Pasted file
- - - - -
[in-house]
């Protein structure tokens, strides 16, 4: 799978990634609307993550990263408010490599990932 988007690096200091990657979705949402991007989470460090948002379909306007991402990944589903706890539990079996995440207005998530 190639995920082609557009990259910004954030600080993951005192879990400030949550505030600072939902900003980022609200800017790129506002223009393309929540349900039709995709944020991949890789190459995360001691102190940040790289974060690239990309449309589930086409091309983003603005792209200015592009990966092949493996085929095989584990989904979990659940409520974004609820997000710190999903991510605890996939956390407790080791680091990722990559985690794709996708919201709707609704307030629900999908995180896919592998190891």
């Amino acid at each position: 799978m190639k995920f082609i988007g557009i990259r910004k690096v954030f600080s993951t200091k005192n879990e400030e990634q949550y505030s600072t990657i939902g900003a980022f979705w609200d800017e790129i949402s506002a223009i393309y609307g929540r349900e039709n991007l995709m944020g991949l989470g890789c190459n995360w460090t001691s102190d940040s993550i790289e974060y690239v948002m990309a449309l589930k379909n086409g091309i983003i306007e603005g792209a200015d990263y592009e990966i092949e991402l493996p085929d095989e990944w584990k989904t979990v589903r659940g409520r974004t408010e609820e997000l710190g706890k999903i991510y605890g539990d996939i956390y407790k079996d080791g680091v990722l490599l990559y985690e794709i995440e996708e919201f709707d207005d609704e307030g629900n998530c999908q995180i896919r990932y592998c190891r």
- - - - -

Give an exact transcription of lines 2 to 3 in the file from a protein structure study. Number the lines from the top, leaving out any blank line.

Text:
């Protein structure tokens, strides 16, 4: 799978990634609307993550990263408010490599990932 988007690096200091990657979705949402991007989470460090948002379909306007991402990944589903706890539990079996995440207005998530 190639995920082609557009990259910004954030600080993951005192879990400030949550505030600072939902900003980022609200800017790129506002223009393309929540349900039709995709944020991949890789190459995360001691102190940040790289974060690239990309449309589930086409091309983003603005792209200015592009990966092949493996085929095989584990989904979990659940409520974004609820997000710190999903991510605890996939956390407790080791680091990722990559985690794709996708919201709707609704307030629900999908995180896919592998190891």
């Amino acid at each position: 799978m190639k995920f082609i988007g557009i990259r910004k690096v954030f600080s993951t200091k005192n879990e400030e990634q949550y505030s600072t990657i939902g900003a980022f979705w609200d800017e790129i949402s506002a223009i393309y609307g929540r349900e039709n991007l995709m944020g991949l989470g890789c190459n995360w460090t001691s102190d940040s993550i790289e974060y690239v948002m990309a449309l589930k379909n086409g091309i983003i306007e603005g792209a200015d990263y592009e990966i092949e991402l493996p085929d095989e990944w584990k989904t979990v589903r659940g409520r974004t408010e609820e997000l710190g706890k999903i991510y605890g539990d996939i956390y407790k079996d080791g680091v990722l490599l990559y985690e794709i995440e996708e919201f709707d207005d609704e307030g629900n998530c999908q995180i896919r990932y592998c190891r």